Royal Pressure For New Moms
This probably isn’t the best week to mention this, but I am not a fan of Britain's royal family.
Sure, I watch “The Crown,” but I also believe we should look at this family of figureheads and thank the good Lord we fought a revolution to be free of the profoundly terrible idea of a hereditary monarchy.
What could be less democratic?
That said, even I am impressed with the Duchess of Cambridge’s ability to birth a baby and emerge from the hospital seven hours later, wearing four-inch pumps and smiling for the cameras.
The girl is fierce. She looked fab.
One more reason that I’m glad my child-bearing years are behind me. What new mother wants to compete with THAT?
Where are most new moms seven hours after childbirth? In the hospital, hopefully, unless they’ve been kicked out. They’re feeling flabby, sore and tired. Some are applying ice packs to their nether regions. Others have just realized they’re still too fat to close their bathrobes.
Now, thanks to Kate Middleton, there’s going to be subtle pressure on these exhausted, lactating ladies to leap out of bed and look runway ready.
We must stop this. Alas, it may be too late.
My daughter, who’s younger than Kate, says the latest trend in childbirth is to have a stylist on call to do the mother’s hair and make-up while the doc’s cutting the umbilical cord. That way she can pose for magazine-quality maternity ward pix with her naked newborn.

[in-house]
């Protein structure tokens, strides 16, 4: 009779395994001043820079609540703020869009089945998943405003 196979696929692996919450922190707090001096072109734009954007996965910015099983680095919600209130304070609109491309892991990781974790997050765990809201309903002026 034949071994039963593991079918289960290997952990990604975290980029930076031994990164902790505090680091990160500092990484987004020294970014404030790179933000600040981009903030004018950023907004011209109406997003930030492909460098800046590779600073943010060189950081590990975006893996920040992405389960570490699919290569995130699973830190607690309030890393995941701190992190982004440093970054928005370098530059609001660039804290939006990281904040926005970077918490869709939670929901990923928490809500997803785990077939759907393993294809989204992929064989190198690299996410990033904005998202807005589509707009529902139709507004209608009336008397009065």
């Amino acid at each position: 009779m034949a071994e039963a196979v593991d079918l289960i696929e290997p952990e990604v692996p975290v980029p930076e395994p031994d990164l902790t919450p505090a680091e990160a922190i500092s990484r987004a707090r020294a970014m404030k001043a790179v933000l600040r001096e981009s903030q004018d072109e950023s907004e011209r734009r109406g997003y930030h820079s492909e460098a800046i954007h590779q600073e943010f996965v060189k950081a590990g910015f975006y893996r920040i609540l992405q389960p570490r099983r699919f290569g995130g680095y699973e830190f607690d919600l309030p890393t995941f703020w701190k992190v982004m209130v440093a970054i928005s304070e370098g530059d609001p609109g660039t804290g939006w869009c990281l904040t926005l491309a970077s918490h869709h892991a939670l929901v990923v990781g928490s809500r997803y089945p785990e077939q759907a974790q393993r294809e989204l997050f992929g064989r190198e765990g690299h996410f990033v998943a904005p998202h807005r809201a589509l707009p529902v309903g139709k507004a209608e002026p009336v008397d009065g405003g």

The New York Times reported on this two years ago:
When Donna Yip, a lawyer who lives in the financial district, went into labor with her second child in June, she had more than just her husband and medical team in her room at NewYork-Presbyterian Morgan Stanley Children’s Hospital.
Jackson Simmonds from the Julien Farel Restore Salon & Spa was also there, with a curling iron, hair dryer and boar bristle hairbrushes in his Longchamp tote. They were his tools to style Ms. Yip’s hair immediately after delivery.
Ms. Yip is one of a growing number of women who are booking hairstylists and makeup artists to come to their hospital room for postpartum grooming, typically with the first photographs of mother and child in mind.
“I think someone realized, ‘Why should I not look good for that great picture that I’m going to show everybody, the first picture of my child?’ ” said Joel Warren, an owner of the Warren-Tricomi salons.
Oh please. Must we curate everything?
I blame Facebook and Instagram. Seems some ladies are determined to be seen as superwomen. Their photos tell their friends that childbirth is no big deal. Shoot, they did it without smearing their mascara.
But they didn't.
I’m guessing Kate Middleton looked like something of a dog’s dinner as she popped out Royal Baby #3. But then her glam squad stepped in. They gave her a bird bath, a blow out, a facial and then artfully applied her makeup.
She just sat there, no doubt, sipping a cup of tea.
Then her dream team slipped that pretty red dress on over her head, slid those pumps onto her feet and shoved her out the hospital door where she managed to remain upright for a few minutes. Once in the car and out of camera range, poor Kate probably collapsed. And back at the palace, a servant likely snatched the newborn while the duchess was whisked off to some comfy royal bed.
Where she probably remains, relaxing on 1,000-thread-count Egyptian cotton sheets. Frankly, that’s where she belongs. It’s called labor for a reason. Most women are wiped out afterward.
Remember, unlike commoner moms, Kate doesn’t have to fix her own snacks, answer the doorbell or chase her two older kids around the house. She doesn't have to clean the litter box, empty the dishwasher or change diapers, either.
She’s royalty. She’s not like us.
So ordinary moms should forget the Kate-inspired pageantry and just enjoy that hospital wheelchair ride to their cars.
It’s the last chance many will have to sit down.